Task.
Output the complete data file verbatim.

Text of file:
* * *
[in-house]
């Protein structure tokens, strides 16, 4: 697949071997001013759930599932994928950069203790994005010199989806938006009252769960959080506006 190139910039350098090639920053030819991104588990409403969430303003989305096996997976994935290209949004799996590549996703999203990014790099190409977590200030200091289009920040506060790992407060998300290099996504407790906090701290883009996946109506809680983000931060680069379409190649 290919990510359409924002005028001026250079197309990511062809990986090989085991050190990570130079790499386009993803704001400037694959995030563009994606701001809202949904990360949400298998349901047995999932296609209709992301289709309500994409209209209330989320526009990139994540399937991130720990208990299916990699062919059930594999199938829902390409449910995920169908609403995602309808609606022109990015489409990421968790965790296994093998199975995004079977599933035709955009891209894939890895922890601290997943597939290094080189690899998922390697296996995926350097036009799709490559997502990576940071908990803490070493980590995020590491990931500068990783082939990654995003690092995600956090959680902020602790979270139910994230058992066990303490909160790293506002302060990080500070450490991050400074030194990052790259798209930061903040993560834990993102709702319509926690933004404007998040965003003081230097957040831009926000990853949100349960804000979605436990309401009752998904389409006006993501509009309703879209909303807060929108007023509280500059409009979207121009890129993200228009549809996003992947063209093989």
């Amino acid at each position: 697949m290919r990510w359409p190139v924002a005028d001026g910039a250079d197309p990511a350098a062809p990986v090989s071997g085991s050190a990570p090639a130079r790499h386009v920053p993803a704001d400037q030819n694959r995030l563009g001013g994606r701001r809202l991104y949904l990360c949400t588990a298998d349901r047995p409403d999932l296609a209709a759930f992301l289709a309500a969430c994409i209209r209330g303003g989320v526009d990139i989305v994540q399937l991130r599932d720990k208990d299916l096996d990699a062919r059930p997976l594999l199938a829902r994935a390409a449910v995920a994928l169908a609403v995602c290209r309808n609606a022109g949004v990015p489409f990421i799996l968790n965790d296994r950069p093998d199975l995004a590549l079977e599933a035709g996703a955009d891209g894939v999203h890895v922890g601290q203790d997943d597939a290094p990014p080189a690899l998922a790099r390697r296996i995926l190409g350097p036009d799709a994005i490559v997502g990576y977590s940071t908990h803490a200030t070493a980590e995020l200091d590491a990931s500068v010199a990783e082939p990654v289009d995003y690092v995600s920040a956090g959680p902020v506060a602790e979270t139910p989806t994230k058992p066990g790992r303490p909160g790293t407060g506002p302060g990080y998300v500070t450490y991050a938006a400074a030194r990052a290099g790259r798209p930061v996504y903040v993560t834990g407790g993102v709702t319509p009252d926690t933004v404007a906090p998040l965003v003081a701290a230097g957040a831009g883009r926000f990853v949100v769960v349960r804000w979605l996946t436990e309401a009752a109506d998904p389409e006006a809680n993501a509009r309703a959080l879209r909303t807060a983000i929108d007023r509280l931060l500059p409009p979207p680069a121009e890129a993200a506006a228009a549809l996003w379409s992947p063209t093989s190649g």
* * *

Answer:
[in-house]
């Protein structure tokens, strides 16, 4: 697949071997001013759930599932994928950069203790994005010199989806938006009252769960959080506006 190139910039350098090639920053030819991104588990409403969430303003989305096996997976994935290209949004799996590549996703999203990014790099190409977590200030200091289009920040506060790992407060998300290099996504407790906090701290883009996946109506809680983000931060680069379409190649 290919990510359409924002005028001026250079197309990511062809990986090989085991050190990570130079790499386009993803704001400037694959995030563009994606701001809202949904990360949400298998349901047995999932296609209709992301289709309500994409209209209330989320526009990139994540399937991130720990208990299916990699062919059930594999199938829902390409449910995920169908609403995602309808609606022109990015489409990421968790965790296994093998199975995004079977599933035709955009891209894939890895922890601290997943597939290094080189690899998922390697296996995926350097036009799709490559997502990576940071908990803490070493980590995020590491990931500068990783082939990654995003690092995600956090959680902020602790979270139910994230058992066990303490909160790293506002302060990080500070450490991050400074030194990052790259798209930061903040993560834990993102709702319509926690933004404007998040965003003081230097957040831009926000990853949100349960804000979605436990309401009752998904389409006006993501509009309703879209909303807060929108007023509280500059409009979207121009890129993200228009549809996003992947063209093989």
């Amino acid at each position: 697949m290919r990510w359409p190139v924002a005028d001026g910039a250079d197309p990511a350098a062809p990986v090989s071997g085991s050190a990570p090639a130079r790499h386009v920053p993803a704001d400037q030819n694959r995030l563009g001013g994606r701001r809202l991104y949904l990360c949400t588990a298998d349901r047995p409403d999932l296609a209709a759930f992301l289709a309500a969430c994409i209209r209330g303003g989320v526009d990139i989305v994540q399937l991130r599932d720990k208990d299916l096996d990699a062919r059930p997976l594999l199938a829902r994935a390409a449910v995920a994928l169908a609403v995602c290209r309808n609606a022109g949004v990015p489409f990421i799996l968790n965790d296994r950069p093998d199975l995004a590549l079977e599933a035709g996703a955009d891209g894939v999203h890895v922890g601290q203790d997943d597939a290094p990014p080189a690899l998922a790099r390697r296996i995926l190409g350097p036009d799709a994005i490559v997502g990576y977590s940071t908990h803490a200030t070493a980590e995020l200091d590491a990931s500068v010199a990783e082939p990654v289009d995003y690092v995600s920040a956090g959680p902020v506060a602790e979270t139910p989806t994230k058992p066990g790992r303490p909160g790293t407060g506002p302060g990080y998300v500070t450490y991050a938006a400074a030194r990052a290099g790259r798209p930061v996504y903040v993560t834990g407790g993102v709702t319509p009252d926690t933004v404007a906090p998040l965003v003081a701290a230097g957040a831009g883009r926000f990853v949100v769960v349960r804000w979605l996946t436990e309401a009752a109506d998904p389409e006006a809680n993501a509009r309703a959080l879209r909303t807060a983000i929108d007023r509280l931060l500059p409009p979207p680069a121009e890129a993200a506006a228009a549809l996003w379409s992947p063209t093989s190649g």